Receiving the American Cinematheque Award last Friday night, Reese Witherspoon made no secret of how she feels about how women are represented in Hollywood.
“Women make up 50% of the population, and we should be playing 50% of the roles on the screen,” said the Oscar winner in a frank and inspiring acceptance speech. Witherspoon emphasized the need for more “female surgeons, Supreme Court justices and soldiers” in the media, so we can see women “not just as the girlfriends to famous men.” Witherspoon’s past film roles have seen her play a high-school politician (“Election”), a lawyer (“Legally Blonde”), a doctor (“Just Like Heaven”) and a police officer (“Hot Pursuit”).
Witherspoon’s feminism and business savvy were referenced throughout the evening. Kate Hudson referred to the “Wild” star as “a true, modern-day feminist” and recalled observing Witherspoon’s precocious and ambitious behavior at an after-party for her breakout film, 1991’s “The Man in the Moon,” where the 15-year-old Witherspoon worked the room “like a seasoned politician.”
Even though she’s since been crowned “America’s Sweetheart,” Witherspoon has remained openly fierce and tactical in her career. As Matthew McConaughey described, “I remember thinking when I first met her, ‘This woman is nobody’s fool, and if she wants something she makes a straight line to it.'”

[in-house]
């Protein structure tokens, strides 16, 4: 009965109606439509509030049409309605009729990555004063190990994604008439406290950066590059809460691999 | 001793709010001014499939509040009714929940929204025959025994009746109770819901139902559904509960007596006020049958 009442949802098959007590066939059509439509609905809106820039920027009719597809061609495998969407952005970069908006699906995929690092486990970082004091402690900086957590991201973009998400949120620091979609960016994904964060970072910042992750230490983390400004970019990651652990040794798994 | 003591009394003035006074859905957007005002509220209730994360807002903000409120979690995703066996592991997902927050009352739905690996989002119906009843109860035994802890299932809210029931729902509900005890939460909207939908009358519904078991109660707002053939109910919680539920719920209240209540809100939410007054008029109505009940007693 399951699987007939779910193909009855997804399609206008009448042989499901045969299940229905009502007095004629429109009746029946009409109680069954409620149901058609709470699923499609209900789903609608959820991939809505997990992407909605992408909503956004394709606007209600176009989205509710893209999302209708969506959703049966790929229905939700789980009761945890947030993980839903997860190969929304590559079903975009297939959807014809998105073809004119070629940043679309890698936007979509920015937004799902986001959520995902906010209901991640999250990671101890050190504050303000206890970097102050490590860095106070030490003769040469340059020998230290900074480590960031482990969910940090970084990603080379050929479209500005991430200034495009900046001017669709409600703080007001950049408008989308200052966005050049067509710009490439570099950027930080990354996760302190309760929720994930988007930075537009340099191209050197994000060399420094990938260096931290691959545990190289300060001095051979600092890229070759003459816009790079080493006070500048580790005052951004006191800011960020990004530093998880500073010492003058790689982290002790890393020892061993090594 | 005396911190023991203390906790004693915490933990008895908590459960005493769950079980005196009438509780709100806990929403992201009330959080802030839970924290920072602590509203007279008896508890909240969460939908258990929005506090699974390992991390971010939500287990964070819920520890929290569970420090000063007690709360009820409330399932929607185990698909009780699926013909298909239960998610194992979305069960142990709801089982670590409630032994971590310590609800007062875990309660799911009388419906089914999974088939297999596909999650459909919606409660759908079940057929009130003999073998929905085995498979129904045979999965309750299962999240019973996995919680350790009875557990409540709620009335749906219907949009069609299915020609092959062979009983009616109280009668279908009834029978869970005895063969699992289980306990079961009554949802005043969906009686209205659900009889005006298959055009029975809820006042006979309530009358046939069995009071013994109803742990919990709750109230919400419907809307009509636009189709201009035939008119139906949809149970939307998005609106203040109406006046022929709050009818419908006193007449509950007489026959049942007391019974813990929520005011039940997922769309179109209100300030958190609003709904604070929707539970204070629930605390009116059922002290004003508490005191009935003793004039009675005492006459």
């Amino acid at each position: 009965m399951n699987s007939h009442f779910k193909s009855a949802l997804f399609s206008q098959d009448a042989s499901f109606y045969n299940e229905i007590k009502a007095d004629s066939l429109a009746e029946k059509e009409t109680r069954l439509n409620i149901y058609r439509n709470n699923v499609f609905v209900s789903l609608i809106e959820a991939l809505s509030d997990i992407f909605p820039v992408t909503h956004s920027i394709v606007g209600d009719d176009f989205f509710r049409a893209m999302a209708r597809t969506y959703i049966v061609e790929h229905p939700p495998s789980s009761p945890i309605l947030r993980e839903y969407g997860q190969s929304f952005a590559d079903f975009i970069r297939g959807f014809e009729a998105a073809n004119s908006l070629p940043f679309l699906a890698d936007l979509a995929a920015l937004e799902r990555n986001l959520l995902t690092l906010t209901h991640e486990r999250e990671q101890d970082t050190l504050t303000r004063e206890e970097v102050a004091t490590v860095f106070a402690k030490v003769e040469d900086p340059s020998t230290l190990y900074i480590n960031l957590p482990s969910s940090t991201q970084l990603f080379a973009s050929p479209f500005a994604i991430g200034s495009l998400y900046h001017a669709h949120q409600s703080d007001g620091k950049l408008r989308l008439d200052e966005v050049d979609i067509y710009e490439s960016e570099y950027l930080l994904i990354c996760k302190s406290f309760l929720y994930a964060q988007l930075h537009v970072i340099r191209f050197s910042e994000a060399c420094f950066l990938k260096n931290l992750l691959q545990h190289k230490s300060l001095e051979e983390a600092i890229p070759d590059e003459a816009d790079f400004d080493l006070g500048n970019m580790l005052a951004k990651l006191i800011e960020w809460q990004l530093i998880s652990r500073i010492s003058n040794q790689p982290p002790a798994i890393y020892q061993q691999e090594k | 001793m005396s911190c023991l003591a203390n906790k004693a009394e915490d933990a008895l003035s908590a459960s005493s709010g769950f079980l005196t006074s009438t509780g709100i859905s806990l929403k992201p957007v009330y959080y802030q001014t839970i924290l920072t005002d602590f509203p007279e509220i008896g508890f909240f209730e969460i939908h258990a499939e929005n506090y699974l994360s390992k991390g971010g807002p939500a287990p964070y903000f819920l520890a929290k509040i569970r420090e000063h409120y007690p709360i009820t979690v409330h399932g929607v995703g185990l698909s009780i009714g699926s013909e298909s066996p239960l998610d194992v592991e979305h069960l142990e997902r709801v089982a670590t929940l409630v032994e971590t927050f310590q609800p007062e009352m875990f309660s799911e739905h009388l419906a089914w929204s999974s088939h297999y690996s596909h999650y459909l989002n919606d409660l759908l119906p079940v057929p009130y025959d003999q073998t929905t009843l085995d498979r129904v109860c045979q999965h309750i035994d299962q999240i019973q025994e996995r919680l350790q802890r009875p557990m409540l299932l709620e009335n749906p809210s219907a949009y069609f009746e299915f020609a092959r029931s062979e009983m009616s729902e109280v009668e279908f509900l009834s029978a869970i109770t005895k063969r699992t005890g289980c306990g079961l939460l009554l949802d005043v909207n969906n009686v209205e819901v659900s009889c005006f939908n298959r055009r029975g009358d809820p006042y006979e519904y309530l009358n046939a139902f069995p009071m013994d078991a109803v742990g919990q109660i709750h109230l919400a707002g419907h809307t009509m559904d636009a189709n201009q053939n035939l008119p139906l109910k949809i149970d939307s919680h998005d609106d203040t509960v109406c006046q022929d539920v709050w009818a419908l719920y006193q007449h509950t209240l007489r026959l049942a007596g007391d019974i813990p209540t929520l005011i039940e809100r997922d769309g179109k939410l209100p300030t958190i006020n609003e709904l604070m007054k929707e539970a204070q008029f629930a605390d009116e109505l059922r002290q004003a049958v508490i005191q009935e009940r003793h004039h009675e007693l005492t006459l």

While Witherspoon is, of course, best known as an actress — one of the world’s most famous actresses — her profile as a producer is steadily rising. Her most notable credits include “Gone Girl” and “Wild,” the latter of which she starred in. (Her performance landed her an Oscar nod.) Witherspoon’s production company, Pacific Standard, was founded with the mandate to tell stories about female role models.
The American Cinematheque Award is given in recognition of an artist who has made a significant contribution to the art of motion pictures. Witherspoon’s award-winning acting career, as well as her mission to get more women on the big screen, make her one hell of a worthy recipient. The last woman to win the award was Julia Roberts in 2007. Of 29 awardees, only five have been women: Bette Midler (1987), Jodie Foster (1999), Nicole Kidman (2003), Roberts and Witherspoon.
Pacific Standard’s next release will be “Big Little Lies,” a limited series on HBO that will star Witherspoon and fellow American Cinematheque winner Kidman, who is also producing.